# A die versus a quantum experiment

Let suppose you roll a die, and it falls into a hidden place, for example under furniture.
Then although the experiment has already been made (the die already has a number to show), that value can not be known, so the experiment was not fully realized.
Then till you see the die's top side, the probability remain p = 1/6.
I see no difference between this and the wave function collapse, at least as an analogy.
Can someone explain a deeper difference?

Thanks

You're absolutely right: the probabilities predicted by quantum mechanics are conceptually fully analogous to probabilities predicted by classical statistical mechanics, or statistical mechanics with a somewhat undetermined initial state - just like your metaphor with dice indicates. In particular, the predicted probability is a "state of our knowledge" about the system and no object has to "collapse" in any physical way in order to explain the measurements.

There are two main differences between the classical and quantum probabilities which are related to one another:

1. In classical physics - i.e. in the case of dice assuming that it follows classical mechanics - one may imagine that the dice already has a particular value before we look. This assumption isn't useful to predict anything but we may assume that the "sharp reality" exists prior to and independently of any observations. In quantum mechanics, one is not allowed to assume this "realism". Assuming it inevitably leads to wrong predictions.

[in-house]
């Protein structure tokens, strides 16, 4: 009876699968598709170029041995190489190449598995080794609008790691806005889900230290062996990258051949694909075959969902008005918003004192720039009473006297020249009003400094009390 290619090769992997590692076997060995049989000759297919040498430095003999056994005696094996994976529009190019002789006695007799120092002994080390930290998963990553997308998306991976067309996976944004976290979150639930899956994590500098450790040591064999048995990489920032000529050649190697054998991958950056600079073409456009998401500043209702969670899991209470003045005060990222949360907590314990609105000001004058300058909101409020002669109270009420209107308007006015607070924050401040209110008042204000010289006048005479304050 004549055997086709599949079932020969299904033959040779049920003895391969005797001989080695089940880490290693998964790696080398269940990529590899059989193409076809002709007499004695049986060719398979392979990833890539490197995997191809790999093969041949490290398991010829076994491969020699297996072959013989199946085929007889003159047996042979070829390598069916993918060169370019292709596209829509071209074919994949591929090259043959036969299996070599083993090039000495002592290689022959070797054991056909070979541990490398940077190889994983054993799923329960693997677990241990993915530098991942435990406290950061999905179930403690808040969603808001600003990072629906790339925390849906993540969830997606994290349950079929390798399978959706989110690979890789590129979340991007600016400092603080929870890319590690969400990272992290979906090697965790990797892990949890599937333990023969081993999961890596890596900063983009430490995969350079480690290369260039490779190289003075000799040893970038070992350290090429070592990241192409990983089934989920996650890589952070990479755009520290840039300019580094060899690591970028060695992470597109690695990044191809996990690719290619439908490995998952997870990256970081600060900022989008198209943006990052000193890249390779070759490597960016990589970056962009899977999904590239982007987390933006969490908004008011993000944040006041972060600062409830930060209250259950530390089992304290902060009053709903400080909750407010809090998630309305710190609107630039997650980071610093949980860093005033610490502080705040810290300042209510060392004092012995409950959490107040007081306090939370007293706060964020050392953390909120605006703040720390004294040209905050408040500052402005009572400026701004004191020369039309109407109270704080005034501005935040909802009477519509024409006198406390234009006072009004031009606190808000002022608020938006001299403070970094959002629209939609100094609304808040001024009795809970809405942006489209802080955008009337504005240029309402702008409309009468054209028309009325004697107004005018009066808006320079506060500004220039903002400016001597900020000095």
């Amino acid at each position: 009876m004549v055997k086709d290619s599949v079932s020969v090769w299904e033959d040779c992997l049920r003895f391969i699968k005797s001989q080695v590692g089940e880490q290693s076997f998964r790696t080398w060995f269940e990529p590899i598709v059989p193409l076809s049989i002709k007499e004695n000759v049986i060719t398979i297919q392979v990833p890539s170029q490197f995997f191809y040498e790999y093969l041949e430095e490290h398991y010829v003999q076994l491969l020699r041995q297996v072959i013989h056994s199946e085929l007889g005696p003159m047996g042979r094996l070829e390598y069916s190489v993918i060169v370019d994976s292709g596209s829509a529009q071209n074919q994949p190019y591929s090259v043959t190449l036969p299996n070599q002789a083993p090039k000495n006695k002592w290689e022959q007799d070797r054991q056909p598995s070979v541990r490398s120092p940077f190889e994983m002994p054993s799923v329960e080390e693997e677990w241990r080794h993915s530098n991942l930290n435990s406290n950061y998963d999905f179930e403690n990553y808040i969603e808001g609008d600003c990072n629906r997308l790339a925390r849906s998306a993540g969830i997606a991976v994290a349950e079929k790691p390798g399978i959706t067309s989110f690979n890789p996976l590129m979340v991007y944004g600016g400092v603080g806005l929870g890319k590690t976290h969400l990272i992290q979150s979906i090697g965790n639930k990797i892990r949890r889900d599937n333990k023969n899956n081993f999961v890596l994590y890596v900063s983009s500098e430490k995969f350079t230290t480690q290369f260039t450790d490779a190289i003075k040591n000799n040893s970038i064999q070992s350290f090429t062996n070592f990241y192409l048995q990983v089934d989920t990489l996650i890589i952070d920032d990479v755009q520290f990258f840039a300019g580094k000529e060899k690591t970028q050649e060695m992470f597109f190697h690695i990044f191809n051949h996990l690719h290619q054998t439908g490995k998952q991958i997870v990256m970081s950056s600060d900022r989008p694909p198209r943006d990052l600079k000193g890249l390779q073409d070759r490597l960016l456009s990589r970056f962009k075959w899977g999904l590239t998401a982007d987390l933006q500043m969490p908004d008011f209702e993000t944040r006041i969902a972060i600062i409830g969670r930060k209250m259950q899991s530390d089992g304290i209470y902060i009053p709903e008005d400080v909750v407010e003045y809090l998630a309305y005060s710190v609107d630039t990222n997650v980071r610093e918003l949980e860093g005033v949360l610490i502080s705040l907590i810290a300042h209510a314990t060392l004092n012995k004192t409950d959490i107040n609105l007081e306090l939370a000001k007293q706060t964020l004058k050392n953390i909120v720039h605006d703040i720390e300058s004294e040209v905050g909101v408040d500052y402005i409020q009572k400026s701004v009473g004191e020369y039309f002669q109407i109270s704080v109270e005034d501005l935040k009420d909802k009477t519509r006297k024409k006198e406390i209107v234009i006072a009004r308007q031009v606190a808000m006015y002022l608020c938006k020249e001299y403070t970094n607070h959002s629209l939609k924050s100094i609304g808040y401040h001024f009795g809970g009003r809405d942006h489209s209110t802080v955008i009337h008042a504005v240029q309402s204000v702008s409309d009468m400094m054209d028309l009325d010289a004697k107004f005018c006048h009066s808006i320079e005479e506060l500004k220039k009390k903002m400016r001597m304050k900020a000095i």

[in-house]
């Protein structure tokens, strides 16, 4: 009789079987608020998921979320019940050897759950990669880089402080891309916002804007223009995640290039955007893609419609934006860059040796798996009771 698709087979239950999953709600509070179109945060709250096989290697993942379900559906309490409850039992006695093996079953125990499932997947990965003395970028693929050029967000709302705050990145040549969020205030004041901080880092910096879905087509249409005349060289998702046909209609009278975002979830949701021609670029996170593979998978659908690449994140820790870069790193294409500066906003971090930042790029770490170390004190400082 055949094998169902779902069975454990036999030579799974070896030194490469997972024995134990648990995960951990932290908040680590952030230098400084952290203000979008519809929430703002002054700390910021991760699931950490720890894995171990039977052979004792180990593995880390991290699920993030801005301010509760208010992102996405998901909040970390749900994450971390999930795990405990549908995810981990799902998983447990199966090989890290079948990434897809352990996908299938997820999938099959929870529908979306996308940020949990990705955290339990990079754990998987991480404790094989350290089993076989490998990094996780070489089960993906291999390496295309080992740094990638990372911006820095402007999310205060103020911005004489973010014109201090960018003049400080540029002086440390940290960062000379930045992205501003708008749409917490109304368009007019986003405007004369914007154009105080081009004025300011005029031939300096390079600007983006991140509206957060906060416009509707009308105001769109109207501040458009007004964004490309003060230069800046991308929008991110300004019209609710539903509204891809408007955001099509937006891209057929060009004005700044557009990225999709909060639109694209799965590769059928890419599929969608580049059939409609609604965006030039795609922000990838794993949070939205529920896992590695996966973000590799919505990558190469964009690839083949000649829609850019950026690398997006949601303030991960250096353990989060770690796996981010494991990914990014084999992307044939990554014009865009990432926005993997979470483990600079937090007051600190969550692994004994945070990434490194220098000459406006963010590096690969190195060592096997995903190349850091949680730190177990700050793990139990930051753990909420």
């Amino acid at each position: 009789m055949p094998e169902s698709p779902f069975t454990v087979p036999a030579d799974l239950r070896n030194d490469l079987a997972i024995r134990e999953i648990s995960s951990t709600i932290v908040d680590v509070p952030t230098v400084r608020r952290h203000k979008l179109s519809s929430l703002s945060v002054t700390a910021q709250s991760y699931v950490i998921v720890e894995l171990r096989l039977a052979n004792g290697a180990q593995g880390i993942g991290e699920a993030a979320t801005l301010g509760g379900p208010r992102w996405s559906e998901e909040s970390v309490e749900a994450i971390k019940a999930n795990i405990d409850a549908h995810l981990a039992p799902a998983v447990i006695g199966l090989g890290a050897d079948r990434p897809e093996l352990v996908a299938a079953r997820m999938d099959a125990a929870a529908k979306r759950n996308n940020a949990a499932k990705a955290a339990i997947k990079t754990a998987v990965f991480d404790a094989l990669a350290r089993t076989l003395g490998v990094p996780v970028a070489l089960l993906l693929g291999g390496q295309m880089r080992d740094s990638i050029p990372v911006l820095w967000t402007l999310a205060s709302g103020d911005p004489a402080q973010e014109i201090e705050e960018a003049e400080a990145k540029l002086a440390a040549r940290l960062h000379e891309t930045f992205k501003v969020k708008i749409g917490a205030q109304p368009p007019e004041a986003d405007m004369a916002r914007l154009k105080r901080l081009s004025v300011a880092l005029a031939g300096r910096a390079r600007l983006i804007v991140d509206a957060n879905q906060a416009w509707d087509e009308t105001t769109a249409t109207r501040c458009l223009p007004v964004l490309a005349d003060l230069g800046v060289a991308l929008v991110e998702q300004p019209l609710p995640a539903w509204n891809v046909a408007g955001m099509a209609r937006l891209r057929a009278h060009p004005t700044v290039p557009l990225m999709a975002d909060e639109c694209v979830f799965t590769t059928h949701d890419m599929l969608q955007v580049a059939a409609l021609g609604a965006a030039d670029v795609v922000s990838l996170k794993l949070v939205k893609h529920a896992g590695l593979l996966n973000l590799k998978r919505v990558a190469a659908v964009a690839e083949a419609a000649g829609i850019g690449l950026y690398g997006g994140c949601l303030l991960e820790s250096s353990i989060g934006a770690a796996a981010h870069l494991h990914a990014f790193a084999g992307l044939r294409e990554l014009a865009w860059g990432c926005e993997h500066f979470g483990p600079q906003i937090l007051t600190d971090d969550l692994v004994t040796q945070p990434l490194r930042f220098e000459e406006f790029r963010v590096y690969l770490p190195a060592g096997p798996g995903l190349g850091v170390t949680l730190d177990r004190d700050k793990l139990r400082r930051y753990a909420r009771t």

2. The quantum probabilities are calculated as $|c|^2$ where $c$ are complex numbers, the so-called probability amplitudes, which may interfere with other contributions to these amplitudes. So the probabilities of outcomes, whenever some histories may overlap, are not given as the sum over probabilities but the squared absolute value of the sum of the complex probability amplitudes: in quantum mechanics, we first sum the complex numbers, and then we square the result to get the total probability. On the other hand, there is no interference in classical physics; in classical physics, we would surely calculate the probabilities of individual histories, by any tools, and then we would sum the probabilities.

Of course, there is a whole tower of differences related to the fact that the observable (quantities) in quantum mechanics are given by operators that don't commute with each other: this leads to new logical relationships between statements and their probabilities that would be impossible in classical physics.

A closely related question to yours:

Why is quantum entanglement considered to be an active link between particles?

The reason why people often misunderstand the analogy between the odds for dice and the quantum wave function is that they imagine that the wave function is a classical wave that may be measured in a single repetition of the situation. In reality, the quantum wave function is not a classical wave and it cannot be measured in a single case of the situation, not even in principle: we may only measure the values of the quantities that the wave function describes, and the result is inevitably random and dictated by a probability distribution extracted from the wave function.